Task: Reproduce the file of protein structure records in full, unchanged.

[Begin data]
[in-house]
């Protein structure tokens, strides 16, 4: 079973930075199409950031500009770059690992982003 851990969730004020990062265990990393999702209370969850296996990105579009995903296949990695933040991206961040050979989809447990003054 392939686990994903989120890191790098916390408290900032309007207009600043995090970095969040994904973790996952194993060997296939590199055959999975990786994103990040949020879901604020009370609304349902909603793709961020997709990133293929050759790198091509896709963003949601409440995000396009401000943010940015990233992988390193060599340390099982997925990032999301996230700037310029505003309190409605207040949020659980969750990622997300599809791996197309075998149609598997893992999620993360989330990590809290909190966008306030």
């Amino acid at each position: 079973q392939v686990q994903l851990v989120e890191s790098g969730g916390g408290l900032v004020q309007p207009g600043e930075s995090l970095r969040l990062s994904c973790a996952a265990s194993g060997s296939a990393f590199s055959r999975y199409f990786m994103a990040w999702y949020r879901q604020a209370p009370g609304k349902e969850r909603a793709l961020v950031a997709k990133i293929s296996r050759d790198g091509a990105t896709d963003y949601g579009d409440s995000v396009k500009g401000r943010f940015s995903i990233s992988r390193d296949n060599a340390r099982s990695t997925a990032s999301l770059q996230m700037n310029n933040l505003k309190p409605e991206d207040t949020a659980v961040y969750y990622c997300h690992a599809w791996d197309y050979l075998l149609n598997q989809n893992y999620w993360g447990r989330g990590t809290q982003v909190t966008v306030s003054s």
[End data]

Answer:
[in-house]
């Protein structure tokens, strides 16, 4: 079973930075199409950031500009770059690992982003 851990969730004020990062265990990393999702209370969850296996990105579009995903296949990695933040991206961040050979989809447990003054 392939686990994903989120890191790098916390408290900032309007207009600043995090970095969040994904973790996952194993060997296939590199055959999975990786994103990040949020879901604020009370609304349902909603793709961020997709990133293929050759790198091509896709963003949601409440995000396009401000943010940015990233992988390193060599340390099982997925990032999301996230700037310029505003309190409605207040949020659980969750990622997300599809791996197309075998149609598997893992999620993360989330990590809290909190966008306030």
């Amino acid at each position: 079973q392939v686990q994903l851990v989120e890191s790098g969730g916390g408290l900032v004020q309007p207009g600043e930075s995090l970095r969040l990062s994904c973790a996952a265990s194993g060997s296939a990393f590199s055959r999975y199409f990786m994103a990040w999702y949020r879901q604020a209370p009370g609304k349902e969850r909603a793709l961020v950031a997709k990133i293929s296996r050759d790198g091509a990105t896709d963003y949601g579009d409440s995000v396009k500009g401000r943010f940015s995903i990233s992988r390193d296949n060599a340390r099982s990695t997925a990032s999301l770059q996230m700037n310029n933040l505003k309190p409605e991206d207040t949020a659980v961040y969750y990622c997300h690992a599809w791996d197309y050979l075998l149609n598997q989809n893992y999620w993360g447990r989330g990590t809290q982003v909190t966008v306030s003054s």